Angiosperms Downsized Their Genomes
Recently, Everything Dinosaur published an article on the remarkable discovery of Lepidoptera wing scales in Upper Triassic/Early Jurassic drill cores from Germany. This fossil evidence suggested that butterflies and moths were around some 200 million years ago. This raised the question, what did the adult insects feed on? Butterflies and moths are closely associated with feeding on the nectar produced by flowering plants (Angiosperms), this led to speculation that, as some scientists have already suggested, flowering plants evolved much earlier than previously thought.
A Water Lily in Flower (Angiosperm)
Picture Credit: Everything Dinosaur
Whenever the flowering plants (Angiosperms) evolved, they seem to have out-competed other types of plants such as Gymnosperms, Pteridosperms and the very ancient Lycopodiophyta, for example. How did they do this? After all, they are the most diverse of all the land plants with something like 300,000 species. Scientists from San Francisco State University and Yale, writing in the academic journal PLoS – Biology, propose that a downsizing in the plant’s genome is the key to their success.
Current thinking is that the Angiosperms, radiated and diversified very rapidly, becoming the dominant terrestrial vegetation by the Late Cretaceous. Flowering plants took over the world, leading to the astonishing variety of plants we find today. The scientists conclude that at a critical point in the evolution of the Angiosperms, they downsized their genomes. Flowering plants reduced the amount of DNA held within the nucleus of each cell, this permitted these plants to make smaller cells and to build leaves with more sophisticated and complicated structures, of great assistance when it comes to improving the efficiency of photosynthesis, along with the use of energy and the management of each cell body. This reduction in the genome, is likely to have given Angiosperms a competitive advantage over other types of plants.
Co-author of the study, Assistant Professor of Biology (San Francisco State University), Kevin Simonin explained:
“Flowering plants are the most important group of plants on Earth, and now we finally know why they’ve been so successful.”
The Rise of Flowers Puzzles Darwin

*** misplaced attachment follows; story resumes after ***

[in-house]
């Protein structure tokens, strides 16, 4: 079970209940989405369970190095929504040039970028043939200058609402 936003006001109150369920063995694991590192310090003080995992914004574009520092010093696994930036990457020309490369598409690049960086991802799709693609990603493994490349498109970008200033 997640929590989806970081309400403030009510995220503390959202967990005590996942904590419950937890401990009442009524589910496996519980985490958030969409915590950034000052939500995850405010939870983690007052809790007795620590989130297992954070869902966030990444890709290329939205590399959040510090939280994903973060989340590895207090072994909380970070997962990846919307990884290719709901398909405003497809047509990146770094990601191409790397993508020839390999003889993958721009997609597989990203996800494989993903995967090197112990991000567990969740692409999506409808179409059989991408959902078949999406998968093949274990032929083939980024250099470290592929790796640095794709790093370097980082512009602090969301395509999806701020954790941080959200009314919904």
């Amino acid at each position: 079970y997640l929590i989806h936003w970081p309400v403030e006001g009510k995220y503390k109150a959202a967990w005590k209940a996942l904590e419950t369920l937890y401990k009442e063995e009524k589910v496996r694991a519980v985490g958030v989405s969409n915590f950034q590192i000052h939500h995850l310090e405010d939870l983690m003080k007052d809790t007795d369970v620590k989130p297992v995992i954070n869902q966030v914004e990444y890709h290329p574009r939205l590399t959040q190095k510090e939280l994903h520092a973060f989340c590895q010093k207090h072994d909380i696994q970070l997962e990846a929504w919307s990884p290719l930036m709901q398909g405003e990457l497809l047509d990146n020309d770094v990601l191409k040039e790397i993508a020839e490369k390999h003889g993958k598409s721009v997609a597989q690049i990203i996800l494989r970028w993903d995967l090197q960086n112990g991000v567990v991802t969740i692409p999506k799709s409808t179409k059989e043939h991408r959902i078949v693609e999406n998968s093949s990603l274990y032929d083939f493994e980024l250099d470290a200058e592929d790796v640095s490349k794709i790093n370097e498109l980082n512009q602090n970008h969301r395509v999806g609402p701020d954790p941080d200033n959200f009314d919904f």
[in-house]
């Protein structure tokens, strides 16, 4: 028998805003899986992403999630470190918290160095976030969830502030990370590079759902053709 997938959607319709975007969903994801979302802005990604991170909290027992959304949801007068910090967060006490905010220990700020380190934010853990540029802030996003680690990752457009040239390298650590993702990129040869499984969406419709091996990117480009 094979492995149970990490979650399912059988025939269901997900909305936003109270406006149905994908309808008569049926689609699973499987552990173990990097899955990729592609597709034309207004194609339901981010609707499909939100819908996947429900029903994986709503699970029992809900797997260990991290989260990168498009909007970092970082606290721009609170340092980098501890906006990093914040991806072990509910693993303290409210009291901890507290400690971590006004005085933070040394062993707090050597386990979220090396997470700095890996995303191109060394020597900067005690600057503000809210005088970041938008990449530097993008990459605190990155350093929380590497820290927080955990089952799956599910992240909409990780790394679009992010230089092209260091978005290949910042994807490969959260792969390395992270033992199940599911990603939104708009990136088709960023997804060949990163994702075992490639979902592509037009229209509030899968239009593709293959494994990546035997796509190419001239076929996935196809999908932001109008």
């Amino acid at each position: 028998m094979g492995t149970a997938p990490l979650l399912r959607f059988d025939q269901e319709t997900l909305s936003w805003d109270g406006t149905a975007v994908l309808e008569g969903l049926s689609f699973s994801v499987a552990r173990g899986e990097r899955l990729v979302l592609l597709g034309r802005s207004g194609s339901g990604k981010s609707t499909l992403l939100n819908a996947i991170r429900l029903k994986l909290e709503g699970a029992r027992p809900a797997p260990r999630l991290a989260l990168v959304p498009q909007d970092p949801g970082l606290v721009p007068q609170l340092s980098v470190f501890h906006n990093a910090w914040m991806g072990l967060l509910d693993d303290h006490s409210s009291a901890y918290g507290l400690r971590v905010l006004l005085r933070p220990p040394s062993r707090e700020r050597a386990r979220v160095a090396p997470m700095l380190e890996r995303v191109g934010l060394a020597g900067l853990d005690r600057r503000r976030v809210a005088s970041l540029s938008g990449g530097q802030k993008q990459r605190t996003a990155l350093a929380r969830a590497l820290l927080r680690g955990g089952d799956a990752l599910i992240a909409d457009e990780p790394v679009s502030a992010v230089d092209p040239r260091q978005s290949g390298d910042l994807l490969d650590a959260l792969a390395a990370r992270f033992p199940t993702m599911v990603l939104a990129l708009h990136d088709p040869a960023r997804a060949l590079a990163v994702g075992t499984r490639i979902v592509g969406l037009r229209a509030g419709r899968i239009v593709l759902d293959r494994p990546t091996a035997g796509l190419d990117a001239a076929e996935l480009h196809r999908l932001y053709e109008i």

Prior to the evolution of the Angiosperms, terrestrial vegetation was dominated by ferns, horsetails, clubmosses, cycads and their relatives along with conifers. Flowering plants took over and make up more than 90 percent of all the land plant species around today. Even Charles Darwin was perplexed by the success of the Angiosperms and scientists ever since have been offering potential reasons for it, ranging from the influence of pollinators (such as those ancient butterflies and moths referred to earlier), to a reshuffling of genes. What has been missing is an explanation of just how flowering plants became so successful in the first place.
Flowering Plants in the Cretaceous
Picture Credit: Richard Bizley
Working in collaboration with Adam Roddy (Yale University), Assistant Professor Simonin, undertook a review of the current literature and demonstrated that flowering plants went through a dramatic genome downsizing as they evolved. In comparison, the genomes of other plants, competing with flowers remain relatively unchanged. Smaller genomes means the option to make smaller cells, with those smaller building blocks, the team showed, flowering plants can construct more complicated networks of veins to keep their cells hydrated and more pores (stomata) in their leaves to draw in the carbon dioxide they need to make food. More stomata, permitted more efficient gaseous exchange, both oxygen and CO2.
Finer Genomes Make Finer Flowers
The researchers mapped the genome downsizing patterns they had identified and applied a phylogenetic assessment to their data. They discovered that flowering plants began to downsize their genomes at around the time they were beginning to dominate terrestrial flora. According to this study, having a greater variety of cellular building blocks apparently gave flowering plants an edge over conifers and other types of plant. It is not only the flowering plants that have benefited, pollinators have also become more successful and much of the food that we consume and that we feed to domestic animals comes from Angiosperms.
The idea to investigate the size of the genome of flowering plants, came indirectly from one of Assistant Professor Simonin’s students. During a lecture, the student enquired whether whales had big genomes? Simonin began to think more about the size of cellular genetic material and its impact on plant physiology.
An Illustration of Prehistoric Flowers – Archaefructus
Picture Credit: Associated Press
“It sent me down this whole path of genome-size research. It reinvented the research in my lab in many ways.”
Research is continuing in this field of botany. San Francisco State University scientists in conjunction with colleagues from other academic bodies are currently exploring some groups of flowering plants that don’t seem to have reduced their genomes. In certain environments, perhaps where photosynthesis is more difficult, there might not be a competitive advantage to be gained. There might be no evolutionary pressure for plants to create smaller cells. This new study, has shed some much needed light on a puzzle that Charles Darwin referred to as “an abominable mystery”
To read about the research into Late Triassic/Early Jurassic Lepidoptera: Ancient Butterflies Flutter By
Everything Dinosaur acknowledges the help of the San Francisco State University in the compilation of this article.